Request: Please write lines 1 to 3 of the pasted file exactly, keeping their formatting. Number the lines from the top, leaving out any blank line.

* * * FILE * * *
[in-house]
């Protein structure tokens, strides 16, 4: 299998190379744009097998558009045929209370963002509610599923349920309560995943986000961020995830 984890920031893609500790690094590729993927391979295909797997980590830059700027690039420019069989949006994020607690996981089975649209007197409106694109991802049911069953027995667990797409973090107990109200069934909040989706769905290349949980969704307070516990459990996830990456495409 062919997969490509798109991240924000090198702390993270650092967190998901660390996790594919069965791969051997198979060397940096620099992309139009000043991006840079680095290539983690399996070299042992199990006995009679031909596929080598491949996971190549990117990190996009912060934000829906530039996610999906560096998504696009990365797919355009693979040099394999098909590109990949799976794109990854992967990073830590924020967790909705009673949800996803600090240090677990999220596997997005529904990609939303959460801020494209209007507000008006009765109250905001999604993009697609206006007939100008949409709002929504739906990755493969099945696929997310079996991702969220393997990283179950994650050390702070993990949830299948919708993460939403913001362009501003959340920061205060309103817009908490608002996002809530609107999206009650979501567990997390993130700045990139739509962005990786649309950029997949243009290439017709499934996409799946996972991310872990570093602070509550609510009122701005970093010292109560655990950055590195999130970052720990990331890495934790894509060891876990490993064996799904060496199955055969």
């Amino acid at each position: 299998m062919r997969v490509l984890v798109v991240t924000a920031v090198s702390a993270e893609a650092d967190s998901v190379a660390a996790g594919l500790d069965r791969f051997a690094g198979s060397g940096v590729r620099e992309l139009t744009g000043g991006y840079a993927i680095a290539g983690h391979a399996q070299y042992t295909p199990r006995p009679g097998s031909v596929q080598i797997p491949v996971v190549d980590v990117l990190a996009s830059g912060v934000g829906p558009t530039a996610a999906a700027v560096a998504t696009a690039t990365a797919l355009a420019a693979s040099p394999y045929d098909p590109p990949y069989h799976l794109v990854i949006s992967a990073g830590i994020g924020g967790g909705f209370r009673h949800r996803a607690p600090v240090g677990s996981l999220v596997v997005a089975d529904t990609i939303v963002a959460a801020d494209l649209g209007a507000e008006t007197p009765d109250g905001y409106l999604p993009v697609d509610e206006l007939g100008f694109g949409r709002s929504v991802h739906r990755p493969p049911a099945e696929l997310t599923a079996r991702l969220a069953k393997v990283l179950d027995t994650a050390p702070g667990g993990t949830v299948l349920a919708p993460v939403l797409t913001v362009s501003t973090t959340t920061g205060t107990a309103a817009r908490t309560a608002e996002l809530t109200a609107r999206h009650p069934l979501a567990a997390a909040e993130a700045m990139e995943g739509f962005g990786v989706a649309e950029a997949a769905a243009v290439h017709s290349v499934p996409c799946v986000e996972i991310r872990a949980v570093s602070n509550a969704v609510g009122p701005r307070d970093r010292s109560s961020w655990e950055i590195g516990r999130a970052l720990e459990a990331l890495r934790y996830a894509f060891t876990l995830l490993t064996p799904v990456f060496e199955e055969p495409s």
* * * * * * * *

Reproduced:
[in-house]
């Protein structure tokens, strides 16, 4: 299998190379744009097998558009045929209370963002509610599923349920309560995943986000961020995830 984890920031893609500790690094590729993927391979295909797997980590830059700027690039420019069989949006994020607690996981089975649209007197409106694109991802049911069953027995667990797409973090107990109200069934909040989706769905290349949980969704307070516990459990996830990456495409 062919997969490509798109991240924000090198702390993270650092967190998901660390996790594919069965791969051997198979060397940096620099992309139009000043991006840079680095290539983690399996070299042992199990006995009679031909596929080598491949996971190549990117990190996009912060934000829906530039996610999906560096998504696009990365797919355009693979040099394999098909590109990949799976794109990854992967990073830590924020967790909705009673949800996803600090240090677990999220596997997005529904990609939303959460801020494209209007507000008006009765109250905001999604993009697609206006007939100008949409709002929504739906990755493969099945696929997310079996991702969220393997990283179950994650050390702070993990949830299948919708993460939403913001362009501003959340920061205060309103817009908490608002996002809530609107999206009650979501567990997390993130700045990139739509962005990786649309950029997949243009290439017709499934996409799946996972991310872990570093602070509550609510009122701005970093010292109560655990950055590195999130970052720990990331890495934790894509060891876990490993064996799904060496199955055969």
């Amino acid at each position: 299998m062919r997969v490509l984890v798109v991240t924000a920031v090198s702390a993270e893609a650092d967190s998901v190379a660390a996790g594919l500790d069965r791969f051997a690094g198979s060397g940096v590729r620099e992309l139009t744009g000043g991006y840079a993927i680095a290539g983690h391979a399996q070299y042992t295909p199990r006995p009679g097998s031909v596929q080598i797997p491949v996971v190549d980590v990117l990190a996009s830059g912060v934000g829906p558009t530039a996610a999906a700027v560096a998504t696009a690039t990365a797919l355009a420019a693979s040099p394999y045929d098909p590109p990949y069989h799976l794109v990854i949006s992967a990073g830590i994020g924020g967790g909705f209370r009673h949800r996803a607690p600090v240090g677990s996981l999220v596997v997005a089975d529904t990609i939303v963002a959460a801020d494209l649209g209007a507000e008006t007197p009765d109250g905001y409106l999604p993009v697609d509610e206006l007939g100008f694109g949409r709002s929504v991802h739906r990755p493969p049911a099945e696929l997310t599923a079996r991702l969220a069953k393997v990283l179950d027995t994650a050390p702070g667990g993990t949830v299948l349920a919708p993460v939403l797409t913001v362009s501003t973090t959340t920061g205060t107990a309103a817009r908490t309560a608002e996002l809530t109200a609107r999206h009650p069934l979501a567990a997390a909040e993130a700045m990139e995943g739509f962005g990786v989706a649309e950029a997949a769905a243009v290439h017709s290349v499934p996409c799946v986000e996972i991310r872990a949980v570093s602070n509550a969704v609510g009122p701005r307070d970093r010292s109560s961020w655990e950055i590195g516990r999130a970052l720990e459990a990331l890495r934790y996830a894509f060891t876990l995830l490993t064996p799904v990456f060496e199955e055969p495409s």